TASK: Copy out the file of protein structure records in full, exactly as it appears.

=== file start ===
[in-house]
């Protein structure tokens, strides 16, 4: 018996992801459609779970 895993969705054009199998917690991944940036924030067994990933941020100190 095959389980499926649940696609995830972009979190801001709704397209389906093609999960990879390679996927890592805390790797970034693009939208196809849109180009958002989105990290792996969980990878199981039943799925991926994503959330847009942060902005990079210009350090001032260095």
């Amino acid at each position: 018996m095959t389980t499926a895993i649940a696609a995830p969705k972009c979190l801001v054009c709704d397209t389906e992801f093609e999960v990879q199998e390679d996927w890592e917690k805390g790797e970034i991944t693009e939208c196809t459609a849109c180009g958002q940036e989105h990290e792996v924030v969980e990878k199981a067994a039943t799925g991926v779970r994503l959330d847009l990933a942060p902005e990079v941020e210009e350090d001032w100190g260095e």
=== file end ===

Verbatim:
[in-house]
């Protein structure tokens, strides 16, 4: 018996992801459609779970 895993969705054009199998917690991944940036924030067994990933941020100190 095959389980499926649940696609995830972009979190801001709704397209389906093609999960990879390679996927890592805390790797970034693009939208196809849109180009958002989105990290792996969980990878199981039943799925991926994503959330847009942060902005990079210009350090001032260095």
């Amino acid at each position: 018996m095959t389980t499926a895993i649940a696609a995830p969705k972009c979190l801001v054009c709704d397209t389906e992801f093609e999960v990879q199998e390679d996927w890592e917690k805390g790797e970034i991944t693009e939208c196809t459609a849109c180009g958002q940036e989105h990290e792996v924030v969980e990878k199981a067994a039943t799925g991926v779970r994503l959330d847009l990933a942060p902005e990079v941020e210009e350090d001032w100190g260095e």